Dan Jiru is probably not a familiar name to you. He is not well known outside of Whittier and East Los Angeles, where his name echoes and will continue to echo for decades to come. There, he is a giant.
I first met Dan over a beer at the Denny’s on Sunset Avenue and Highway 101 in Hollywood. The bar, tucked in the back, was dark and empty. We chatted over a pitcher of domestic draft. Dan was interviewing me for a job.
We talked about religion and the Church — our church, the Church of Rome. We were both compelled by the Gospel’s call to social justice and both lamented the rise of rabid fundamentalism and the associated ignorance and intolerance the movement advanced.
Dan hired me as a religion teacher that night. I became his student. For the next four years he educated me, mentored me and exposed me to a Gospel I had not known before, at least not the “roll up your sleeves and get your hands dirty” Gospel. Dan was a master of that Gospel.
His strength of conviction was matched only by his will and ability to execute on those convictions. I have not met a teacher, before or since, who could so kindly and stubbornly get his way and always to benefit his students and the poor, both of which he so nobly served.
Dan founded the March for Hunger in 1972 at St. Paul High School in Whittier. The 26-mile route takes students through the poverty of East Los Angeles and skid row, through Hollywood and into the privileged wealth of Beverly Hills and West Los Angeles. The march ends at the beach in Santa Monica.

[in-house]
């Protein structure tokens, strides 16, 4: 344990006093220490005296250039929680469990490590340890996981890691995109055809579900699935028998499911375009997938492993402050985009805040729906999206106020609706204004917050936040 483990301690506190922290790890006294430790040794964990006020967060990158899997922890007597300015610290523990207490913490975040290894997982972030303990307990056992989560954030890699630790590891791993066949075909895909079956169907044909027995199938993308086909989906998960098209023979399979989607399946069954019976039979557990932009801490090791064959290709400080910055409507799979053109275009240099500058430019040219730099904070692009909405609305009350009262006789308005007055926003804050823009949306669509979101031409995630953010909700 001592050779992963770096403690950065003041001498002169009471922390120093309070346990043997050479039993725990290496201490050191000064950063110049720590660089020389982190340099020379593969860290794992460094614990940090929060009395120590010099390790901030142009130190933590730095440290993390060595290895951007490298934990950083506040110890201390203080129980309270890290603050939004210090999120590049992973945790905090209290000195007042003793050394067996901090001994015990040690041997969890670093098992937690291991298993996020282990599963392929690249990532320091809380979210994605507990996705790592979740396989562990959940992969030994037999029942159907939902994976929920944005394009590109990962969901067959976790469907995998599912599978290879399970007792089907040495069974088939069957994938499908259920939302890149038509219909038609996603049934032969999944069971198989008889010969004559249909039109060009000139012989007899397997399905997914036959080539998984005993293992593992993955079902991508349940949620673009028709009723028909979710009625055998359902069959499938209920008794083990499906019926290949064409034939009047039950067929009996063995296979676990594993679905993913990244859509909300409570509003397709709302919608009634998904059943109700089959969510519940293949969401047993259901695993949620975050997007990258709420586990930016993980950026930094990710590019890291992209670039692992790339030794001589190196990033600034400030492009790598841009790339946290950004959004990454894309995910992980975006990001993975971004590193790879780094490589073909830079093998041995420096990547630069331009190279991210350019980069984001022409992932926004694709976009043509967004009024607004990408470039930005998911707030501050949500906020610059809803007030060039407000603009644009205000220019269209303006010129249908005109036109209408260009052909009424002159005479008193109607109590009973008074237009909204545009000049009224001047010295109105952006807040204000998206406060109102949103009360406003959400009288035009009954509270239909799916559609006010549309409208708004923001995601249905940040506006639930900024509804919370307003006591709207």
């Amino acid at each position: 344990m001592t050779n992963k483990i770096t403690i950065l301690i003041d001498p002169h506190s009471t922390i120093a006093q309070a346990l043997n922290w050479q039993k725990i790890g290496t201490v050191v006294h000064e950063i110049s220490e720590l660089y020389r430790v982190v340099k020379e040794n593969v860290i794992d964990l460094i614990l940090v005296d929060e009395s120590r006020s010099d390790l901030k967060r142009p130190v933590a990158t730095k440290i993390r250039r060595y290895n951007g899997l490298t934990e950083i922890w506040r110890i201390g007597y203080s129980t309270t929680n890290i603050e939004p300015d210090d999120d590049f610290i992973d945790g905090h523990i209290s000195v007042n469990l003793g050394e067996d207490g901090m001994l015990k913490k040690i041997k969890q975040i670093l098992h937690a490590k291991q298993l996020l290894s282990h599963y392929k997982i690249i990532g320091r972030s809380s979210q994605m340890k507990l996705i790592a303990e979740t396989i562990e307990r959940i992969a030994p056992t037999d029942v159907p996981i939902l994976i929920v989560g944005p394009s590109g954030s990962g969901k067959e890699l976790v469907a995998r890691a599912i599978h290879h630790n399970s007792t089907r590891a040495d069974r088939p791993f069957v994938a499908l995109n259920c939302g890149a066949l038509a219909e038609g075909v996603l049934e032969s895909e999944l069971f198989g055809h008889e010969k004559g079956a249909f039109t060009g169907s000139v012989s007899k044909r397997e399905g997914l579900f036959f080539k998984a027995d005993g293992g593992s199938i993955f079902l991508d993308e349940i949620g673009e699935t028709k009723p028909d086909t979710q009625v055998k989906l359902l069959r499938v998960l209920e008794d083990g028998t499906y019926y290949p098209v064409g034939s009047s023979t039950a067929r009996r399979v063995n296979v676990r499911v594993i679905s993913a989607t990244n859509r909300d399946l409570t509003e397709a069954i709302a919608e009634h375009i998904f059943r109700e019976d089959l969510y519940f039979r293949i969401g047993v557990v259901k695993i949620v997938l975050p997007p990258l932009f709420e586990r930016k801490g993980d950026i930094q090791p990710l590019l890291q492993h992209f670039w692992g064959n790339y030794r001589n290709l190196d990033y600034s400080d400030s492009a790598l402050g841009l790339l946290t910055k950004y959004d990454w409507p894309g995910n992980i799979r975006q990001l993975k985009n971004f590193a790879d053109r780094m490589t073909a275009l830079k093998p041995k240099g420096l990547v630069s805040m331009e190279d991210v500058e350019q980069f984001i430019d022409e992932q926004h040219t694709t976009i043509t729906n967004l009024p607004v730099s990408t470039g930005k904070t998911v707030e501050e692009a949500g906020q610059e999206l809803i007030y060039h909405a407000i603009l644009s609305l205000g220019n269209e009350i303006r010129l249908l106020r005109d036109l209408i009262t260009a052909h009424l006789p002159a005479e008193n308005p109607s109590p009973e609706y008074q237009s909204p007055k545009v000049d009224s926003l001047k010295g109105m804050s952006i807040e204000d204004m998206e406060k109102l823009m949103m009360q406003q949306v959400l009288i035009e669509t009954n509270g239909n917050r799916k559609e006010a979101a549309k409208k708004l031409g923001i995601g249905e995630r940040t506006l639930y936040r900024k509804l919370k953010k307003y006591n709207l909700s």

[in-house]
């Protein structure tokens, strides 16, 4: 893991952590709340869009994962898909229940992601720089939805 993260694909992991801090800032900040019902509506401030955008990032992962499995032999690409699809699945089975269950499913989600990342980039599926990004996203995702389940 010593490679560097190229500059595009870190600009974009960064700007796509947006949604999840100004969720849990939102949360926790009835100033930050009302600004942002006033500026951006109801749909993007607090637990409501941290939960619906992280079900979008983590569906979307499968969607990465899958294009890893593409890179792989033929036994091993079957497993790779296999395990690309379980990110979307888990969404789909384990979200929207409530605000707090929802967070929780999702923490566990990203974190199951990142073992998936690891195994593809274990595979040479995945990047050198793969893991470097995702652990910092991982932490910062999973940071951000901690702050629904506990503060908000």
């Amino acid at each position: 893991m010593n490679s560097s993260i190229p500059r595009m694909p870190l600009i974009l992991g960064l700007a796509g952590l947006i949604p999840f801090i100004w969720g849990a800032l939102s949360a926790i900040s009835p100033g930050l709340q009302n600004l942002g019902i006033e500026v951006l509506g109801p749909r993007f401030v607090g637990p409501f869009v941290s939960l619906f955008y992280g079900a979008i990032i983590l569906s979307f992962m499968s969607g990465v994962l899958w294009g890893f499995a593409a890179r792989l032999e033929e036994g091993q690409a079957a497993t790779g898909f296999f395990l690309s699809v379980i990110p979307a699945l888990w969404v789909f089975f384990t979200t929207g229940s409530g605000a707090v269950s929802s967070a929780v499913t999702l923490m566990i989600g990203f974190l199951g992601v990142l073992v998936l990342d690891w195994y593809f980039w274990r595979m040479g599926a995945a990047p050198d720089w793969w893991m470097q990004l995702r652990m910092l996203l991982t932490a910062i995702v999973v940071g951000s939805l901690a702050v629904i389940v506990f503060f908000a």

Dan’s vision was to have students experience the inherent inequality in the world and expose them to the often gross and unequal distribution of wealth. Along the way, students raise money for the chosen charity of the event, the Catholic Worker Soup Kitchen in downtown Los Angeles.
Dan Jiru’s March for Hunger remains the single most important fundraiser for the soup kitchen. Since 1972, students, parents, families and alumni of St. Paul High School have contributed more than $1 million to feed the hungry of Los Angeles.
But it is not the event that matters most, it is the man. Dan taught at St. Paul High School for 35 years. He touched thousands of students’ lives as well as those lucky enough to call him a colleague and mentor. He changed me, and I am a better man for having known him.
I came home from an early morning Mass on Dec. 23 and opened Facebook to discover that Dan had succumbed to a two-year battle with cancer. The Psalm for the day was Psalm 25. Verse 5 reads, “Encourage me to walk in your truth and teach me ... for my hope is in you all day long — such is your generosity.”
Dan embodied a life so lived. He encouraged others to do likewise. My world, those of my students, children and countless others will remain informed by him. Dan always saw himself as one of God’s humble servants. He was just that and, as such, changed the world he encountered in profound and deeply meaningful ways, including guiding seemingly hopelessly lost sheep like me.
I hadn’t seen or talked to Dan in quite awhile. I was kept marginally informed of his progress through his son, Eric, and Facebook. But after his death I saw him in a dream. We embraced; I could smell his signature cologne. He grabbed me by my shoulders, looked me directly in the eyes and smiled, conveying the message that everything would be OK. I can’t know for sure, of course, but I like to believe that Dan is continuing his ministry even now. It would be just like him.
Thank you, Dan, and Godspeed. You will be missed.